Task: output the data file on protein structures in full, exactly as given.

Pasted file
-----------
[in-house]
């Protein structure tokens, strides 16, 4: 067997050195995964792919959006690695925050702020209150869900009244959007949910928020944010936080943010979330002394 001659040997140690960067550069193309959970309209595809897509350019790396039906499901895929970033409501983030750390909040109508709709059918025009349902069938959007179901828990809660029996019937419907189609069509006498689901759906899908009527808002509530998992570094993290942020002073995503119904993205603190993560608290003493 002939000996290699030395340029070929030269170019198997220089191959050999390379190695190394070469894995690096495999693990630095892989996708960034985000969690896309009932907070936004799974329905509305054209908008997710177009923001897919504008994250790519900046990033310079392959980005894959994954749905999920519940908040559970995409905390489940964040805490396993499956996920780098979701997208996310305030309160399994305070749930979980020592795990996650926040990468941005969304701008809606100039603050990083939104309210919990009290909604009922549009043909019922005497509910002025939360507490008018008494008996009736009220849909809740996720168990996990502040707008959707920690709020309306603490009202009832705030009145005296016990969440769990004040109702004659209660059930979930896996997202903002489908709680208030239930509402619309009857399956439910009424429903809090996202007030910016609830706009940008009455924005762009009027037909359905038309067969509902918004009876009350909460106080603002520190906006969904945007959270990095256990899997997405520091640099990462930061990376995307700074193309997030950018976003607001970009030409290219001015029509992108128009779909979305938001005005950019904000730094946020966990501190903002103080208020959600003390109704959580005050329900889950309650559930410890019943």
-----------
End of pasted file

[in-house]
């Protein structure tokens, strides 16, 4: 067997050195995964792919959006690695925050702020209150869900009244959007949910928020944010936080943010979330002394 001659040997140690960067550069193309959970309209595809897509350019790396039906499901895929970033409501983030750390909040109508709709059918025009349902069938959007179901828990809660029996019937419907189609069509006498689901759906899908009527808002509530998992570094993290942020002073995503119904993205603190993560608290003493 002939000996290699030395340029070929030269170019198997220089191959050999390379190695190394070469894995690096495999693990630095892989996708960034985000969690896309009932907070936004799974329905509305054209908008997710177009923001897919504008994250790519900046990033310079392959980005894959994954749905999920519940908040559970995409905390489940964040805490396993499956996920780098979701997208996310305030309160399994305070749930979980020592795990996650926040990468941005969304701008809606100039603050990083939104309210919990009290909604009922549009043909019922005497509910002025939360507490008018008494008996009736009220849909809740996720168990996990502040707008959707920690709020309306603490009202009832705030009145005296016990969440769990004040109702004659209660059930979930896996997202903002489908709680208030239930509402619309009857399956439910009424429903809090996202007030910016609830706009940008009455924005762009009027037909359905038309067969509902918004009876009350909460106080603002520190906006969904945007959270990095256990899997997405520091640099990462930061990376995307700074193309997030950018976003607001970009030409290219001015029509992108128009779909979305938001005005950019904000730094946020966990501190903002103080208020959600003390109704959580005050329900889950309650559930410890019943």